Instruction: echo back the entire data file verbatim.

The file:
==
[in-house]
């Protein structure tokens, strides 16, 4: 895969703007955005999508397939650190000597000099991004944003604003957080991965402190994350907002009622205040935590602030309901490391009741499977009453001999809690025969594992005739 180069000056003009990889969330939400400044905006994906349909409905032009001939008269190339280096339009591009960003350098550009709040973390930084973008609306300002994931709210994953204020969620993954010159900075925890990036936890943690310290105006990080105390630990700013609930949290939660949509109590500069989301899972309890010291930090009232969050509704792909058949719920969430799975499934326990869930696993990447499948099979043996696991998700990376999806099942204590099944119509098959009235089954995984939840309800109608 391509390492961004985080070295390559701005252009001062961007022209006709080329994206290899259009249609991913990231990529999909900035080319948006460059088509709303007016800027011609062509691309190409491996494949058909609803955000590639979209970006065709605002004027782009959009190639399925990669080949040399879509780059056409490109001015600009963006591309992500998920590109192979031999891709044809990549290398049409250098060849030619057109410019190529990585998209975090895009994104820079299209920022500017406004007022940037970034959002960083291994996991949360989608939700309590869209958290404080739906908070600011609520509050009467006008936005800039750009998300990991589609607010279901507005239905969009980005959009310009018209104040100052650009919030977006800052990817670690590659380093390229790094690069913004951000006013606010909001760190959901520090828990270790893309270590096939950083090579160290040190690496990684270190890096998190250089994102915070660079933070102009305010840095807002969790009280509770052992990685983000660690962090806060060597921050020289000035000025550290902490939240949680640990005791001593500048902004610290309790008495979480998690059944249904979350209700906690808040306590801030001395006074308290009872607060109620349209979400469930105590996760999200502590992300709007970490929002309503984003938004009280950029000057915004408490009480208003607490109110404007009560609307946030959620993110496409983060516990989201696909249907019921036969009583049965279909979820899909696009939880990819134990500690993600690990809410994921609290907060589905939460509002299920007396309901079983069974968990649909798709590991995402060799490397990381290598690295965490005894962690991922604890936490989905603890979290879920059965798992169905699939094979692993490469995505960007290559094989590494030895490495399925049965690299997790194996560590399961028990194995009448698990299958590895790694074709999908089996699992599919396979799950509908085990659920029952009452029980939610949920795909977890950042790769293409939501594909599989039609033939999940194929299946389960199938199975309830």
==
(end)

[in-house]
């Protein structure tokens, strides 16, 4: 895969703007955005999508397939650190000597000099991004944003604003957080991965402190994350907002009622205040935590602030309901490391009741499977009453001999809690025969594992005739 180069000056003009990889969330939400400044905006994906349909409905032009001939008269190339280096339009591009960003350098550009709040973390930084973008609306300002994931709210994953204020969620993954010159900075925890990036936890943690310290105006990080105390630990700013609930949290939660949509109590500069989301899972309890010291930090009232969050509704792909058949719920969430799975499934326990869930696993990447499948099979043996696991998700990376999806099942204590099944119509098959009235089954995984939840309800109608 391509390492961004985080070295390559701005252009001062961007022209006709080329994206290899259009249609991913990231990529999909900035080319948006460059088509709303007016800027011609062509691309190409491996494949058909609803955000590639979209970006065709605002004027782009959009190639399925990669080949040399879509780059056409490109001015600009963006591309992500998920590109192979031999891709044809990549290398049409250098060849030619057109410019190529990585998209975090895009994104820079299209920022500017406004007022940037970034959002960083291994996991949360989608939700309590869209958290404080739906908070600011609520509050009467006008936005800039750009998300990991589609607010279901507005239905969009980005959009310009018209104040100052650009919030977006800052990817670690590659380093390229790094690069913004951000006013606010909001760190959901520090828990270790893309270590096939950083090579160290040190690496990684270190890096998190250089994102915070660079933070102009305010840095807002969790009280509770052992990685983000660690962090806060060597921050020289000035000025550290902490939240949680640990005791001593500048902004610290309790008495979480998690059944249904979350209700906690808040306590801030001395006074308290009872607060109620349209979400469930105590996760999200502590992300709007970490929002309503984003938004009280950029000057915004408490009480208003607490109110404007009560609307946030959620993110496409983060516990989201696909249907019921036969009583049965279909979820899909696009939880990819134990500690993600690990809410994921609290907060589905939460509002299920007396309901079983069974968990649909798709590991995402060799490397990381290598690295965490005894962690991922604890936490989905603890979290879920059965798992169905699939094979692993490469995505960007290559094989590494030895490495399925049965690299997790194996560590399961028990194995009448698990299958590895790694074709999908089996699992599919396979799950509908085990659920029952009452029980939610949920795909977890950042790769293409939501594909599989039609033939999940194929299946389960199938199975309830």